Friday, May 15, 2009

Round the New England blogging traps - 6

Dear it's hard to build up a coherent picture of developments in New England when the place does not even exist in a formal sense. Talk about divide and rule!

I know that there are many New England blogs that I am missing, too many of those that I have listed also drop out with time, but I am slowly building a base that shows both the diversity and unity of New England life.

Starting with two new blogs on my list.

Drew Hopper Photography has some great photos of the Mid North Coast region, while Wollombi Valley focuses especially on this historic part of the Hunter Valley.

Over on Jenny's Blog, the news of the Lake Keepit Soaring Club keeps coming. I don't understand all the jargon, but Jenny's writing is enough to want to make one go gliding!  Just to quote an excerpt:       

Ian Barraclough turned up in PPH the supercup from Warnervale. I said to him quick, get a glider I'll tow you up. He said no get yours I'll tow you.  I gave in and got the Mosquito out, but it was 3 o'clock before I got airborne. There was good streeting and I was able to follow one down to abeam Mullalley. I turned back, and got some more lift on the way back late in the day, and managed a glide to Manilla before gliding back to Lake Keepit in perfectly still air at the end of the day. Ian was thoughtful enough to clear the kangaroos off the strip for me. 170 km - could have been much further with an earlier start.

And all this without an engine!

On the UNE senior management blog, Pro-Vice Chancellor (Academic) Eve Woodberry discusses the Rudd Government's 40/20 vision for higher education. That is that 40% of Australians will hold a Bachelor qualification by 2025 and to increase the proportion of students from low SES backgrounds to 20% by 2020.

A key thing that I had not fully realised is that the achievement of the 40% part will require older students to go back to university.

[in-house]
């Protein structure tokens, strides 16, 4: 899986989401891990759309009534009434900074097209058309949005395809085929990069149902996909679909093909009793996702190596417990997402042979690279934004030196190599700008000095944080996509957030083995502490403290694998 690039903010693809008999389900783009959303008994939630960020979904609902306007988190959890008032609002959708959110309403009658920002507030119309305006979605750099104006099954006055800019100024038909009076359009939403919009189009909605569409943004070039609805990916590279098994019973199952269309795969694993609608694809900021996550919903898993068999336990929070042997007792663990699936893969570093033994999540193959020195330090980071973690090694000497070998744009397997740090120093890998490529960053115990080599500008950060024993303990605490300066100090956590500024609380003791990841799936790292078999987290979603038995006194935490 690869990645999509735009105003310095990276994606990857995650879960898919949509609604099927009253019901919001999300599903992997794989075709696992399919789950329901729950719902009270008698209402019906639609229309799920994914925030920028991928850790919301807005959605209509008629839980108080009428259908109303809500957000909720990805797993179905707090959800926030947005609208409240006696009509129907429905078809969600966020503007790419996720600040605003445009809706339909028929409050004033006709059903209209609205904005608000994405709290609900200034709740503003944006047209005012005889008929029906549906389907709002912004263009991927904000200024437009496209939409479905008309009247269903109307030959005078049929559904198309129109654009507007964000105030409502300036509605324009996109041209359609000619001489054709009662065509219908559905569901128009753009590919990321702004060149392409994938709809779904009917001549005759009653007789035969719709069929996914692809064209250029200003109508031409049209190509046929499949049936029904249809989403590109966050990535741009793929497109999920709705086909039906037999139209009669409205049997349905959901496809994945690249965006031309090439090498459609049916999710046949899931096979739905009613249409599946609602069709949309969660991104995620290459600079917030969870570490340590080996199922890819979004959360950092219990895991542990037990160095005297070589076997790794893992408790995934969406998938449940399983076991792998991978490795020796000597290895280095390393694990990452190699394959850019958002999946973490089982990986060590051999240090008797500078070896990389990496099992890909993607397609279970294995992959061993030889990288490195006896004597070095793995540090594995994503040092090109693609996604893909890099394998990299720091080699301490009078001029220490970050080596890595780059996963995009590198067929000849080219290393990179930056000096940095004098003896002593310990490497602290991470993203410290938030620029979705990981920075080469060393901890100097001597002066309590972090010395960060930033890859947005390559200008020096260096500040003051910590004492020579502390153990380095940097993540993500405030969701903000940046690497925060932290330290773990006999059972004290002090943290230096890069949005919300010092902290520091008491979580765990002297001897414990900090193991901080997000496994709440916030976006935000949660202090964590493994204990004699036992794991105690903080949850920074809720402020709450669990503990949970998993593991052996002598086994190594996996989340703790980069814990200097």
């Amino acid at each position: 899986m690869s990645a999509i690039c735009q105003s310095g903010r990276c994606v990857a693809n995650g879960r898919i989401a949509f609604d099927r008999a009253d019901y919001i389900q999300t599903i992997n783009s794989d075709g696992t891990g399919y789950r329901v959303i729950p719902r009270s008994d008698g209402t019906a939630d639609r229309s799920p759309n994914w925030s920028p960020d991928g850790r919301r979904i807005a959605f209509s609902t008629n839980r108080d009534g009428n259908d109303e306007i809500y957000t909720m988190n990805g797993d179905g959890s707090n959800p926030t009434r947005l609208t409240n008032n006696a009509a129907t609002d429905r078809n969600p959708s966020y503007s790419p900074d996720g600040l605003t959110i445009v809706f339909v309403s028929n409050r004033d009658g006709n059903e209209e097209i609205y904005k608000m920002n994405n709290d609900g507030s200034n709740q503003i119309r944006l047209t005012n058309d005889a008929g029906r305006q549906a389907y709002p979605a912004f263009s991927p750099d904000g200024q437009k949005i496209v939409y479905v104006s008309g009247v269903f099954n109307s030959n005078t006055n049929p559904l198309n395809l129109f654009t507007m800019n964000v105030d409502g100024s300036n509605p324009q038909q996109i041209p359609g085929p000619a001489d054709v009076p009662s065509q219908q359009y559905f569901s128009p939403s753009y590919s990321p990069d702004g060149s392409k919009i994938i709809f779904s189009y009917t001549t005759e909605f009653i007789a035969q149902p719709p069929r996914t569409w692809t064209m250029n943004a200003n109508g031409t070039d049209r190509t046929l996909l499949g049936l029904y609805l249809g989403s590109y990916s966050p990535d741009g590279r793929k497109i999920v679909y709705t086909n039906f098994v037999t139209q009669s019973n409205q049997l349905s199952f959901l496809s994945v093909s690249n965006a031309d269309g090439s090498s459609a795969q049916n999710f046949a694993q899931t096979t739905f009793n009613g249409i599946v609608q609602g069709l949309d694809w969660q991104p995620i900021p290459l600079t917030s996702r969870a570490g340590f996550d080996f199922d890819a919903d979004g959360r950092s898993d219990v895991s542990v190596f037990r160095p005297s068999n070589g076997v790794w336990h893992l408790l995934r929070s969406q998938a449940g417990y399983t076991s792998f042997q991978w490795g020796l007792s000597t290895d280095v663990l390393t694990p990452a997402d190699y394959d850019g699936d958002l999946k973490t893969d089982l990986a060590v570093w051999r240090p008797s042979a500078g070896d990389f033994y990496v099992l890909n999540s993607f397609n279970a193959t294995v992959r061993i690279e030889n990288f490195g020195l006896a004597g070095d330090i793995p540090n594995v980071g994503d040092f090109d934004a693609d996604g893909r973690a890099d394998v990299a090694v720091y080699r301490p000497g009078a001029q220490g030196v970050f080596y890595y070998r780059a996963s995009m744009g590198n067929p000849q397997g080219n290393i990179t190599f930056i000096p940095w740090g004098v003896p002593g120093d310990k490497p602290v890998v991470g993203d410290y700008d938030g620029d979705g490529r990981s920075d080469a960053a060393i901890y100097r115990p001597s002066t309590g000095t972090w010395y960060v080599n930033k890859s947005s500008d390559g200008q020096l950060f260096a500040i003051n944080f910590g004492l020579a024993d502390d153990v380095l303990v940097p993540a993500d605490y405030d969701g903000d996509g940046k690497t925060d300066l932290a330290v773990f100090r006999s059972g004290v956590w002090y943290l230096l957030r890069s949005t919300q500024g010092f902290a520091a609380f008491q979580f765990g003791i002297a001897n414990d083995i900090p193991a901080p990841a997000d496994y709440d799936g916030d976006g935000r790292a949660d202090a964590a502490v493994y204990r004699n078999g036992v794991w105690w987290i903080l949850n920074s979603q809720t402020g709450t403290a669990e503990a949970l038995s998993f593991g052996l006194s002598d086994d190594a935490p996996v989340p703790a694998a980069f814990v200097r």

There is a dreadful irony here. Many more older students used to study and to UNE's benefit. Many of those students had very little money, but because of low fee structures they were able to re-charge their minds. Changes to Commonwealth policies on university fees effectively squeezed many of this group out. Older people simply cannot recove20090505ourroadr the cost of a university education from extra life time earnings.

Still in Armidale, Bronwyn Parry romance writer extraordinaire, has bought an iPhone! The blog is interesting because this is a working academic who morphed into a romance writer.

The photo shows the scenic route home for Bronwyn. I see that Bronwyn shares a love of late afternoon light with partner and fellow blogger Gordon Smith.

Sticking with Armidale, Peter Rohde worries that the new Australian Government broad band plan will simply be a waste of money. I, too, have some reservations. However, I do not think that use of the extra band width  will be limited to movies, music and porn! The first two will be important if my daughters are any guide, but you don't need high bandwidth for porn. Unless, of course, it involves music and video! I suspect that, as as happened before, demand will evolve but in ways we cannot see now.

Moving south from Armidale towards Tamworth, I had begun to think that Leannes World had entered the non-post blogging limbo. Then, finally, a new post appeared, a multiple month update. I felt for Leanne's garden failure. I, too, have experienced this.

Moving east and north to North Coast Voices, New England's most prolific blog measured by number of posts, I was about to chide the group because there was so little local content. But this blog, while it carries a lot of local material, is not just about the North Coast. It is a left of centre political blog written by people who come from the North Coast. Newcastle beach

It actually still occupies, I think, a very particular place in the Australian blogging spectrum. There are group blogs and there are left of centre blogs, but this one is the only one that is located in regional Australia and combines both.

Moving far south, newcastle city photos continues to be a great way of getting a feel for life in Newcastle and surrounds. I have been neglecting this blog. This photo shows wheel tracks  on a Newcastle city beach.

One of the things to remember about New England is that with a geographic area larger than that of England, it has great geographic diversity.  This affects every aspect of life.

I am running out of time. I will finish by wishing Lynne Sanders-Braithwaite every success in her move to Ulmarra.

For the benefit of non-New England readers, this is an old river port that has, in some ways, been caught in a time capsule. I look forward to Lynne's reactions.

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